by Robin Kemp
It’s back to work for elected bodies in Clayton County. We’re also working hard on what election planning looks like for 2022 and we’ll update the roundup later this week with election-related information as time permits:
MONDAY, Jan. 3
6 p.m.: The Clayton County Board of Education holds its work session and meeting at CCPS Administrative Complex, 1058 Fifth Ave., Jonesboro. The board will elect a vice-chair and is scheduled to approve tent Nov. 29 work session and Dec. 6 meeting minutes. The financial report notes sales and use tax collections are up 20.4% and that CCPS spent $4.4 million to acquire the old Sears space at Southlake Mall for a graduation and events center. The FY22 budget projected $514 million in revenues and $520 million in spending, a difference of $6 million in spending. Year-to-date actual revenues total $136 million, while actual spending is $154 million, a difference of $18 million in spending. From October through December, CCPS paid out $11,917,346 in incentives. Chief Financial Officer Emma Benton noted in the SPLOST Revenue Report that, “(b) ased on current budgeted projects, cashflow projections as well as the recent $4.4 million purchase at Southlake Mall, the district will need a TAN [tax anticipation note] for capital projects for 2022.” A tax anticipation note is a short-term note, usually for one year, that lets a government agency pay for a project on credit until taxes are collected. Last year, SPLOST VI revenues brought in a rolling average of $4.56 million. The school system just paid off a $20 million TAN on Dec. 31.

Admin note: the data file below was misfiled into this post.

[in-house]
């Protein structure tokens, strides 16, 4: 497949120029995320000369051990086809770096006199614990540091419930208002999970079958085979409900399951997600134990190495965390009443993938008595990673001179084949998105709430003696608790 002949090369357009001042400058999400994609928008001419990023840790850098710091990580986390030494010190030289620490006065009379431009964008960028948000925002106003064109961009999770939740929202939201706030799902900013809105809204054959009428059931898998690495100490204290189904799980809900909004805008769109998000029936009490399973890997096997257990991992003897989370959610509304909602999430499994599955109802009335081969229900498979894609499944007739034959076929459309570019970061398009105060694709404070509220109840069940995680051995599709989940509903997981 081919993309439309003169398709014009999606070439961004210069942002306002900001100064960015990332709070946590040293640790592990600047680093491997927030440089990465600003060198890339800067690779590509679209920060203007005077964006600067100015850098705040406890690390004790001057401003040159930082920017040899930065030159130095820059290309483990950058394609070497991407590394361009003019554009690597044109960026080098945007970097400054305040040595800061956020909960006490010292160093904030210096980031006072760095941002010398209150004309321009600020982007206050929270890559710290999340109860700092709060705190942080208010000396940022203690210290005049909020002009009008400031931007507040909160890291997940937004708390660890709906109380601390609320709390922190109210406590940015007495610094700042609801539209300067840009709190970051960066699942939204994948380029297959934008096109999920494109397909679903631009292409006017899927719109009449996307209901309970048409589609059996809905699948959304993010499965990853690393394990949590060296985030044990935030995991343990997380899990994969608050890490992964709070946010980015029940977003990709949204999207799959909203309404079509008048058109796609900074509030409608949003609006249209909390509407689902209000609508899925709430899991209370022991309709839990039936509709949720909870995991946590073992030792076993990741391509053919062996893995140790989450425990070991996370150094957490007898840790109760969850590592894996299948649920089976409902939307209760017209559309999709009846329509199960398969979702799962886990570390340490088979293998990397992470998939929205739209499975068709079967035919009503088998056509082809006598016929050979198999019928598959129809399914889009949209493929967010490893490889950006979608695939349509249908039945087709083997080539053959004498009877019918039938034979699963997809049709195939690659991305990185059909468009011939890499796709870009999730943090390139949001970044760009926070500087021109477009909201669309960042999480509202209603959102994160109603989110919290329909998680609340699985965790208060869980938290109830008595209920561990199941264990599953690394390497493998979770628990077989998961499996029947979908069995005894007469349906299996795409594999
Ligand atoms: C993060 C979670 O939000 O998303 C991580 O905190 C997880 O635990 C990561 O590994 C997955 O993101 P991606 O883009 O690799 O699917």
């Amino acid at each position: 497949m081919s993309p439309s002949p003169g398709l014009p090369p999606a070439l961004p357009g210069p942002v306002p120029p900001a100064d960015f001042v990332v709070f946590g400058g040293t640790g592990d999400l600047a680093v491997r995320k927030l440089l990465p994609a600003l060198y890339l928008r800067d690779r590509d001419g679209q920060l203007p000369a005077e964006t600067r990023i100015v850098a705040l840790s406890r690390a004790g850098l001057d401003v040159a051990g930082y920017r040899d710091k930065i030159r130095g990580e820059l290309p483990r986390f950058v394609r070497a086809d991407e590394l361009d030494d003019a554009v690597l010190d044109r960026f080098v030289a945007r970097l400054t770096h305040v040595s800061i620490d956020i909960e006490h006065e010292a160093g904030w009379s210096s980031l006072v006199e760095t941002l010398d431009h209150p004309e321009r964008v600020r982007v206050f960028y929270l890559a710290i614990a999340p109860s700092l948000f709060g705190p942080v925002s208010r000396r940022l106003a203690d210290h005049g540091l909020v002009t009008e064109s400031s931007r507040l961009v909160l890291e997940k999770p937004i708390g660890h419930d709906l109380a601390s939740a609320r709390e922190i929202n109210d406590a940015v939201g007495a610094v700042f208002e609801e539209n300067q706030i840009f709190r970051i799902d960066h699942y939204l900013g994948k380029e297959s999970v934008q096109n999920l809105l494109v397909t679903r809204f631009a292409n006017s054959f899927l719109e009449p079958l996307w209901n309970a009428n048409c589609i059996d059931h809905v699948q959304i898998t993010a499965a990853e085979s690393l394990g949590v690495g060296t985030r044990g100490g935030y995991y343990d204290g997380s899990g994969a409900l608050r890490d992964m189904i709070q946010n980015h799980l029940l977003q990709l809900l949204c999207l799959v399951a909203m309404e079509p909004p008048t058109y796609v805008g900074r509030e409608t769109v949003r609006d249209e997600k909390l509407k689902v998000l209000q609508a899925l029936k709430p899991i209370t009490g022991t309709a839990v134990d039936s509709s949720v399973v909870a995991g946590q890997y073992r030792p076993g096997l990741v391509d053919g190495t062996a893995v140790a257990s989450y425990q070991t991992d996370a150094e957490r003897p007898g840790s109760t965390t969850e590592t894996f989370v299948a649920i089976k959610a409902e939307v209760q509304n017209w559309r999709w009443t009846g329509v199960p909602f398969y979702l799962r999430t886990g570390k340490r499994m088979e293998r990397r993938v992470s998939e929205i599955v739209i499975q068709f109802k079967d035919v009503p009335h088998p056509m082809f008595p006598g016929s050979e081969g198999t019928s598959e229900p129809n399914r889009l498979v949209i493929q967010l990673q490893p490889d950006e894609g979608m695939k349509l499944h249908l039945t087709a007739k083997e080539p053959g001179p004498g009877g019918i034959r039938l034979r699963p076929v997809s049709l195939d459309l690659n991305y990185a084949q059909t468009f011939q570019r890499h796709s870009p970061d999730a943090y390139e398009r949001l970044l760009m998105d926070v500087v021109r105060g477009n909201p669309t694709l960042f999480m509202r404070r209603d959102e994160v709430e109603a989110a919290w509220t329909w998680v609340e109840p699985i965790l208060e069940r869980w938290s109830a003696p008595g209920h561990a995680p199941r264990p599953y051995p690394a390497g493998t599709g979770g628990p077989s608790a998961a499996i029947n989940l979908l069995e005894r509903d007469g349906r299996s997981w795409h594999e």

6 p.m.: The Forest Park City Council holds its work session at 6 p.m. at City Hall council chambers, 745 Forest Parkway. Updates on the work session agenda include City Manager Dr. Marc-Antonie Cooper and EMS Coordinator Andrew Gelmini on COVID-19.
7 p.m.: The Forest Park City Council holds its business meeting at City Hall council chambers, 745 Forest Parkway. The business session includes swearing-in ceremonies for Mayor Angelyne Butler, Ward 1 Councilwoman Kimberly James, and Ward 2 Councilman Dabouze Antoine. The council also is slated to pass a resolution appointing a mayor pro tempore, who serves when the mayor is not available, and to approve the December 6 minutes. An executive session is possible. Whenever the council adjourns to an executive session, they have to reconvene and either say whether they are taking no action as a result of the executive session or state in public what they are about to vote on, then take the vote. Only then can the council vote to adjourn the council meeting. The December 6 minutes state that a vote was taken after that meeting’s executive session but do not indicate the substance of whatever the vote was.
TUESDAY, Jan. 4
6:30 p.m.: The Board of Commissioners holds its regular business meeting at 112 Smith Street. The board will mark Firefighter Cancer Awareness Month.
The Correctional Institute is asking for a name change on the county’s Solid Waste Services Annual Contract (ITB 19-200) from Georgia Waste Systems, Inc, to Georgia Waste Systems, LLC. On June 29, 2021, the Houston-based corporation converted to an LLC, according to online Georgia corporate filings signed by Advanced Disposal Services, Inc. Vice-President Courtney A. Tippy. (Georgia Waste Systems, Inc.’s last annual filing on March 8, 2021 listed Tracey A. Shrader as CEO, Leslie K. Nagy as CFO, and Tippy as secretary, with offices at 1001 Fannin Street, Houston, TX changing to 800 Capitol Street, Suite 3000, Houston.) On July 2, the Georgia Secretary of State’s office approved a merger of Advanced Disposal Services Atlanta, LLC and Advanced Disposal Services Augusta, LLC, both foreign (out-of-state) non-qualifying entities, into the surviving entity Georgia Waste Systems, LLC, a domestic limited liability company, with offices at 800 Capitol Street, Houston, TX. The president and sole member of all three companies is Mark A. Lockett.